Could reducing recidivism fix California’s chronic prison overcrowding?

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To comply with the Supreme Court’s order to reduce California’s prison population by 46,000 inmates in two years, state officials are scrambling to build more prisons, transfer thousands of inmates out of state, and move low-level offenders to local facilities. Instead of focusing only on expanding incarceration capacities, shouldn’t state official pay more attention to reducing California’s high recidivism rate?

The statistics are sobering: Returning parolees make up 37% of the California’s inmate population, and 7 out of 10 parolees will end up back in state prison within the first three years of their release.  That’s not surprising considering “inmates often leave prison with nothing more than $200 minus the cost of a bus ticket, and have no prospects for success once they return home,” according to the California Department of Corrections and Rehabilitation.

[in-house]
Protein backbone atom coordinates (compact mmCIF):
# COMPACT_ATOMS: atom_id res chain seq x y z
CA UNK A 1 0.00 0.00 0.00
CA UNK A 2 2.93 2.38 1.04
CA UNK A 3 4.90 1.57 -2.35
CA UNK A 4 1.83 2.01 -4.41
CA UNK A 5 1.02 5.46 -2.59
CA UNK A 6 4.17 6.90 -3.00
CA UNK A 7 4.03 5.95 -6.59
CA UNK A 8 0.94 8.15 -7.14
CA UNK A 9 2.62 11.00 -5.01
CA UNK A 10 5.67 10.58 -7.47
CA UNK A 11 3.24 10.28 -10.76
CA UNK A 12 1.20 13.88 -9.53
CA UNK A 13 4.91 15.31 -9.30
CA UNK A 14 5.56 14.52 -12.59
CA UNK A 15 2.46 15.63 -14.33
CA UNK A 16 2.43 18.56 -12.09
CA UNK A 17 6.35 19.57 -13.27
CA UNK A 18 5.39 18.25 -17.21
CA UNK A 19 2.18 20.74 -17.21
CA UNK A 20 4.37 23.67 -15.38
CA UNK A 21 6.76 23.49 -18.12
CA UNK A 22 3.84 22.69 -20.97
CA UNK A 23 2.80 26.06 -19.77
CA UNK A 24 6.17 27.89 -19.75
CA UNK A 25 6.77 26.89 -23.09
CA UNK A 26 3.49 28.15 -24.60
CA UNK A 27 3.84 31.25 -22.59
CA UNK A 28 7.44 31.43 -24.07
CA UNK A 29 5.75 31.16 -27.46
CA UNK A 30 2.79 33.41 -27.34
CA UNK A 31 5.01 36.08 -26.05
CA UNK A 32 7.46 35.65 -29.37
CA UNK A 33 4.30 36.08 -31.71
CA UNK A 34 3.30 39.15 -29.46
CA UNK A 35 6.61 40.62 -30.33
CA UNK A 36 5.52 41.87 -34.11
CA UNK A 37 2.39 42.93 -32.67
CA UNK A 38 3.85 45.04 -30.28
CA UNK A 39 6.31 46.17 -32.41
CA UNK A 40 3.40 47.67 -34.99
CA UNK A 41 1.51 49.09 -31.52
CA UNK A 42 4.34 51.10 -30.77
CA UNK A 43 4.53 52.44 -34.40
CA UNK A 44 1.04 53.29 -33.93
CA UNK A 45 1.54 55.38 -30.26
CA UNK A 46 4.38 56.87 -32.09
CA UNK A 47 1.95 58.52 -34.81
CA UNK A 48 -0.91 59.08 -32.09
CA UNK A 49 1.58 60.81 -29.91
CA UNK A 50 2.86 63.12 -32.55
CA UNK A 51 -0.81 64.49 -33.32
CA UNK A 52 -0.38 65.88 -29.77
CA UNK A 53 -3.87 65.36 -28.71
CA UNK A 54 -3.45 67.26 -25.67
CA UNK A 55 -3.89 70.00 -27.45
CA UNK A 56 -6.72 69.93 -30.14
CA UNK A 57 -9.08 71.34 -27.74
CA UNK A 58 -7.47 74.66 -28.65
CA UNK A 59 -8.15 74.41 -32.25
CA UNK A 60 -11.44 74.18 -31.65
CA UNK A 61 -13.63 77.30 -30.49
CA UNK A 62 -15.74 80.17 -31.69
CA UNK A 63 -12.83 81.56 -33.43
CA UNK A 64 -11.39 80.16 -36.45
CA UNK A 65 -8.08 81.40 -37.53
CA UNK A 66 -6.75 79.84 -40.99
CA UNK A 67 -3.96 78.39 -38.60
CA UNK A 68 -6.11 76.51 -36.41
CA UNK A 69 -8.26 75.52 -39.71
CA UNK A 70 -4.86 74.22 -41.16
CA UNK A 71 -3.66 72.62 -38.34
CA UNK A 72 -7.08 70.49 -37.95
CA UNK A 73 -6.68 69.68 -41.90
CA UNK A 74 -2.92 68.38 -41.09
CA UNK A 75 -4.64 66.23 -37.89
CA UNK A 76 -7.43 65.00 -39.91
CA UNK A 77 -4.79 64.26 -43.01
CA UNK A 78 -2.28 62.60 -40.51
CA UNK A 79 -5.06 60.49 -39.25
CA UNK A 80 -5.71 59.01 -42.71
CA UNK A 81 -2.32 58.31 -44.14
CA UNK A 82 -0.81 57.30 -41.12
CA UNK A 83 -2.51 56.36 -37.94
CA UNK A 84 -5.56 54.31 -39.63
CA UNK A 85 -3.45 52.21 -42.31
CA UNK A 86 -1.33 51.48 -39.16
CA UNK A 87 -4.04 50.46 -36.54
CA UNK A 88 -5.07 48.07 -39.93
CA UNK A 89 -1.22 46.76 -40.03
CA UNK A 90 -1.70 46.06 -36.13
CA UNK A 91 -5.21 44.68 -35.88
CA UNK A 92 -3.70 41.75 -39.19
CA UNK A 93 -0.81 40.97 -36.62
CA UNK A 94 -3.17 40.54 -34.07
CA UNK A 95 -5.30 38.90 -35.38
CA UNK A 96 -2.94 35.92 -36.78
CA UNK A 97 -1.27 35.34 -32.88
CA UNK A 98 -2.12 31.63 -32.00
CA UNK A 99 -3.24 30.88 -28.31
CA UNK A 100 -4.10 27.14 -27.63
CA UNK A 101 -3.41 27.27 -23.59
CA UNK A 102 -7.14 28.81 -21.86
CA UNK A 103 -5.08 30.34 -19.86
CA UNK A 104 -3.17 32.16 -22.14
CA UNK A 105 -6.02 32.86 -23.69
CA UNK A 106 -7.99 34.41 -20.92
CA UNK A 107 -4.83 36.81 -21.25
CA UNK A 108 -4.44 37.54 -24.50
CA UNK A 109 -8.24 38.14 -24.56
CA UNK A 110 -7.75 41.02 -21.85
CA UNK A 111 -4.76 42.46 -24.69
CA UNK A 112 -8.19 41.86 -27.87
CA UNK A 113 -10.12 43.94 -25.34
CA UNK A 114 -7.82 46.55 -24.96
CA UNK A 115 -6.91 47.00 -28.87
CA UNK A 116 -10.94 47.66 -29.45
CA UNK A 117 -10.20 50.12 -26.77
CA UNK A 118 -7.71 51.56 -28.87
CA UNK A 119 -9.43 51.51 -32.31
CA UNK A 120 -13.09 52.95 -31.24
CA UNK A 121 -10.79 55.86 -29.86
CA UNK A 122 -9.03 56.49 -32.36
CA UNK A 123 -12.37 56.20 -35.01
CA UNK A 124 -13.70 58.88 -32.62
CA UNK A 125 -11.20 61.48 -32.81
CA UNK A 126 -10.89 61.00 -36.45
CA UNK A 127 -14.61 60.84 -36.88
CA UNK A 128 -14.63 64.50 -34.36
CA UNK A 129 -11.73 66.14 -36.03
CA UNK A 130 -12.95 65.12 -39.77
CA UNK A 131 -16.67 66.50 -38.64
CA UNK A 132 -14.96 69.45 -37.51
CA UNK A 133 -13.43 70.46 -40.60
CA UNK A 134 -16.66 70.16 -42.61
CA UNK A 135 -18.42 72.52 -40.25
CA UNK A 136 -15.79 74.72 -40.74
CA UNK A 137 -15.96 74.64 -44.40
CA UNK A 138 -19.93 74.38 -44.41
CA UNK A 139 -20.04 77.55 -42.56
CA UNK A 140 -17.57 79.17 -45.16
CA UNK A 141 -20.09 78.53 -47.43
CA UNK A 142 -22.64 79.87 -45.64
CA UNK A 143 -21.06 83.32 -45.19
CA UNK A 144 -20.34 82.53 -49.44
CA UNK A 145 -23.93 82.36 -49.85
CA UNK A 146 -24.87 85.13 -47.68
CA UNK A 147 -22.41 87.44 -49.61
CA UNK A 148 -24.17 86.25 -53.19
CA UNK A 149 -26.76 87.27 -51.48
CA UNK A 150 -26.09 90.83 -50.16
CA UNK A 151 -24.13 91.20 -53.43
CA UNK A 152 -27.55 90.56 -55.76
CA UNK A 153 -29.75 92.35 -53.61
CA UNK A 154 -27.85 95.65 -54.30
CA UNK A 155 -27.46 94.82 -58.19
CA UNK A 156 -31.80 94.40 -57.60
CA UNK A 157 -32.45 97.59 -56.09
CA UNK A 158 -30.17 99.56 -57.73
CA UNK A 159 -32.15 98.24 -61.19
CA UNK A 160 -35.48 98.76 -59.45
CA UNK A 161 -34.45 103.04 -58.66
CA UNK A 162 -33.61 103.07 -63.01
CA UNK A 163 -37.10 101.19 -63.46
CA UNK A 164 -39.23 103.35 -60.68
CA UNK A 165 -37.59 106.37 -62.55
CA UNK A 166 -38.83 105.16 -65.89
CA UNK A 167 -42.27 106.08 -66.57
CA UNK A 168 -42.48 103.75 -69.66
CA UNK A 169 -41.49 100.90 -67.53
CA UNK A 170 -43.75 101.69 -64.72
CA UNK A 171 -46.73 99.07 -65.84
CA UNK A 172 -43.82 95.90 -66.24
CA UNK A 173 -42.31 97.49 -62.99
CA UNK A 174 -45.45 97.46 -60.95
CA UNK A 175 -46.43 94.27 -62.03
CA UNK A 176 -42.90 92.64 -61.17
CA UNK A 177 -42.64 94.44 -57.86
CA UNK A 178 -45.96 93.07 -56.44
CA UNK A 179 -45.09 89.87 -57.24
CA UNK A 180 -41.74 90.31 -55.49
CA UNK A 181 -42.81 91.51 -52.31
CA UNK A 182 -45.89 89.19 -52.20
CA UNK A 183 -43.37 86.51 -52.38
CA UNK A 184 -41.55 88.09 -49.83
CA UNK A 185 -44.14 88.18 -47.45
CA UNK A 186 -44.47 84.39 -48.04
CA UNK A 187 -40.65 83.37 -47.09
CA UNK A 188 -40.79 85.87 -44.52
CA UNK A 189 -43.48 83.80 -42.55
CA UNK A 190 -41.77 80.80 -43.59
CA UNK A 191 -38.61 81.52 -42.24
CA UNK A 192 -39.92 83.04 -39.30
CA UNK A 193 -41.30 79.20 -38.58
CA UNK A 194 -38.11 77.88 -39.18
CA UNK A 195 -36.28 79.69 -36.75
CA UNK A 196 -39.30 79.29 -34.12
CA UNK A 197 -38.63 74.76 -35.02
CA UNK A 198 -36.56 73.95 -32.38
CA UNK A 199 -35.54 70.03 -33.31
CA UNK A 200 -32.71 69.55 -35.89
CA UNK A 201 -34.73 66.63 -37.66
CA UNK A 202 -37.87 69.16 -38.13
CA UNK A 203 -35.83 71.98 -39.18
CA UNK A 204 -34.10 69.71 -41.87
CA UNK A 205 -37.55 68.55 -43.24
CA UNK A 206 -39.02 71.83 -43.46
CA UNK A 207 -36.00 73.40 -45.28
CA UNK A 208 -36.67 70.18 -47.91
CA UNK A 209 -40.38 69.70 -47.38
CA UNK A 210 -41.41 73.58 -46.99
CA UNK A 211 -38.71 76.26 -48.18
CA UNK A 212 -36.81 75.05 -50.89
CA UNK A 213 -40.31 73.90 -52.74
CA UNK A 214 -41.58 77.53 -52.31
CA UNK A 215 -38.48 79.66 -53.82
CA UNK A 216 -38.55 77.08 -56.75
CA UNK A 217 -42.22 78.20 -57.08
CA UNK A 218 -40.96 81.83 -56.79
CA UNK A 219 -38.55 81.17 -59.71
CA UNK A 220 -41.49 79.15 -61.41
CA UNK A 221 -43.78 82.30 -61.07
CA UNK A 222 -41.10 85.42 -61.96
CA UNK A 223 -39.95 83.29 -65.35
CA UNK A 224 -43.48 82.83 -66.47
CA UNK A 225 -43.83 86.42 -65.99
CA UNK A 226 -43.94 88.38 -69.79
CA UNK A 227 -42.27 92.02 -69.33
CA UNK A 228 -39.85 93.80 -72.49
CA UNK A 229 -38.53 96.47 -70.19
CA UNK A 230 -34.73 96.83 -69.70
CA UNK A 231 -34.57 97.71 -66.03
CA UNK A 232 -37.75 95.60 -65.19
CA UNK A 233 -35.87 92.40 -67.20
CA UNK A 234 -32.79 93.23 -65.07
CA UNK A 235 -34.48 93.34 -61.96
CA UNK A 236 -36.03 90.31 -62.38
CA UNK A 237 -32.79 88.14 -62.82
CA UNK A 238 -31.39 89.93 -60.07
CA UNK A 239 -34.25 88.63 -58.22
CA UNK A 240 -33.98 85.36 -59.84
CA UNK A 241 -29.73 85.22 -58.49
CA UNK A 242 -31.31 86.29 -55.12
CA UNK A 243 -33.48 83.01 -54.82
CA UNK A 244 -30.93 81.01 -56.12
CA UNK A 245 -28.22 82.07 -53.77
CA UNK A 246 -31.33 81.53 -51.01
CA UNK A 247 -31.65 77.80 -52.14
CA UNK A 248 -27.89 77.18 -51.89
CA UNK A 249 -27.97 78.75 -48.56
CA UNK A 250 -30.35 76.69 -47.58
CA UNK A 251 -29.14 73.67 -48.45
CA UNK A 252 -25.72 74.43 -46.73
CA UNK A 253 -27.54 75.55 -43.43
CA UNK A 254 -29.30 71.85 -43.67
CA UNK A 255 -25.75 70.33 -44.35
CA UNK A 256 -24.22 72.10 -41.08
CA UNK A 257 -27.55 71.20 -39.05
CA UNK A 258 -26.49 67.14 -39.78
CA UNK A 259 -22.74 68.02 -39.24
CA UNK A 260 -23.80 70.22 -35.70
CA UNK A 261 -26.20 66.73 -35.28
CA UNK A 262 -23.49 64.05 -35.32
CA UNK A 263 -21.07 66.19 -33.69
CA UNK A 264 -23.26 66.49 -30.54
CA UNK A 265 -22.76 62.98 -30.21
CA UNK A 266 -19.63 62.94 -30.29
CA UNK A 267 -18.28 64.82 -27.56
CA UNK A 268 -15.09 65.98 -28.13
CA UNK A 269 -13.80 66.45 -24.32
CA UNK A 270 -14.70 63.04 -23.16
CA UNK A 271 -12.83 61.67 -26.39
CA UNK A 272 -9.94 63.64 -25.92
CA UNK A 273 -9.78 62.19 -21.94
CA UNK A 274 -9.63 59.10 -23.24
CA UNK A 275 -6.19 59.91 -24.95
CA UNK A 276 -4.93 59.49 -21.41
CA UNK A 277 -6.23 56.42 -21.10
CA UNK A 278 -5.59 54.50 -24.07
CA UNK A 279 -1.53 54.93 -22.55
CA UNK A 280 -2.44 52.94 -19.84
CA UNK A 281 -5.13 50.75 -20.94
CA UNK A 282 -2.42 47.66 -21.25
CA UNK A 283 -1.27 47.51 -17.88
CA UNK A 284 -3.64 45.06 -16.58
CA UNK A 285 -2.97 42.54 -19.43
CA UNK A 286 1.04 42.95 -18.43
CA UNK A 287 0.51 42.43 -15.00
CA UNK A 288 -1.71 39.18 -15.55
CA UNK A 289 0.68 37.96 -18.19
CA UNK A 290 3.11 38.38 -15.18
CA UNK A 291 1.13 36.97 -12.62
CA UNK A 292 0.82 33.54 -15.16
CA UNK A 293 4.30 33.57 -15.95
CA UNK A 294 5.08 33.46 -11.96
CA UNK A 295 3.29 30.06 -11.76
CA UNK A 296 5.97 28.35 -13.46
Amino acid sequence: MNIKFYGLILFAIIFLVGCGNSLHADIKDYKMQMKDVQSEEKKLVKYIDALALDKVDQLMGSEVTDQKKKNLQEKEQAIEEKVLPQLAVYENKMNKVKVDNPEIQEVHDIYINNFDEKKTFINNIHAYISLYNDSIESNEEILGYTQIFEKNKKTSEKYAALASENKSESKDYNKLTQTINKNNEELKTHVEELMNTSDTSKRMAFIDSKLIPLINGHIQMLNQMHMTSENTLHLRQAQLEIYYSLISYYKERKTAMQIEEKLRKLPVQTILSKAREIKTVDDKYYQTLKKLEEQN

What can be done to break this vicious cycle? Devote more resources to prison rehabilitation programs to help inmates prepare for re-entry into society? Support community non-profit organizations that provide mental health, drug counseling, and job training assistance to parolees? Publicize federal tax credits and fidelity bonds to encourage businesses to hire ex-convicts? We invite you to share your comments below.
 

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